Even to wish it to be true is abominable. A sainted man, confident of his own election, wishing it to be true must be a monster of inhuman selfishness. For he wishes for his own eternal happiness bound up with the inevitable corollary of the eternal misery of nearly all the rest of our race. How he expects to be infinitely happy in the endless contemplation of the endless torments of the other billions of billions, including many of his own blood-relations, is hard to explain. Certainly some of us poor carnal unspiritual terrestrials are incapable of conceiving so grand a sublimity of cynical egotism.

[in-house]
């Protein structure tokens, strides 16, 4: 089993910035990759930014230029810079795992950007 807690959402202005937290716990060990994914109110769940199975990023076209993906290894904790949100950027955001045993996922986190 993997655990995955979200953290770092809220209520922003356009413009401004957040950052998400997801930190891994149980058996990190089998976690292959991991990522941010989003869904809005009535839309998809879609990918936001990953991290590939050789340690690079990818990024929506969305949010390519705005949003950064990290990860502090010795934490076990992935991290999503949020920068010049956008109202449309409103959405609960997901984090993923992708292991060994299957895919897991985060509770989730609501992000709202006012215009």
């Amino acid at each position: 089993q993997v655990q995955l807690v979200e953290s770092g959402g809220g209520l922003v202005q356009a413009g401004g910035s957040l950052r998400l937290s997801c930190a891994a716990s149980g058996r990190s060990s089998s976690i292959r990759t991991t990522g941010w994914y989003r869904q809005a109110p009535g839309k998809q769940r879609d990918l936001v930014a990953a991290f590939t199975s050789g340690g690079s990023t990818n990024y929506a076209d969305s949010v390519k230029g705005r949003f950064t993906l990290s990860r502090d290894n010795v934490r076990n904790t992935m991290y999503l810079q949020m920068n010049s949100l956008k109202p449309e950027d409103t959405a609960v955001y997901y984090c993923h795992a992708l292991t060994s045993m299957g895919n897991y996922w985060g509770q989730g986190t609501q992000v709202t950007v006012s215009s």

Yet the "Divines" will upon us to hasten to embrace their "Revelation," seeing that the only other alternative is a "cold heart-withering negation too fearful to be contemplated!" Rather should the human heart expand with joy, and the human face glow with kindly gladness at having found sure relief from the crushing incubus of their accursed figments. For my part, I hope I am, above all else, a philanthropist, and I would do anything, sacrifice anything to help, taut soit pen, to bless my fellow men with the blessing of the "cold negation."
Death has lost all its terrors when we know it to be nothing but Cessation—nothing but the extinction of the Ego with the dissolution of the organism.
"That which befalleth the sons of men befalleth beasts; even one thing befalleth them: as the one dieth, so dieth the other; yea, they have all one breath; so that a man hath no pre-eminence above a beast."—Eccles. III. 19.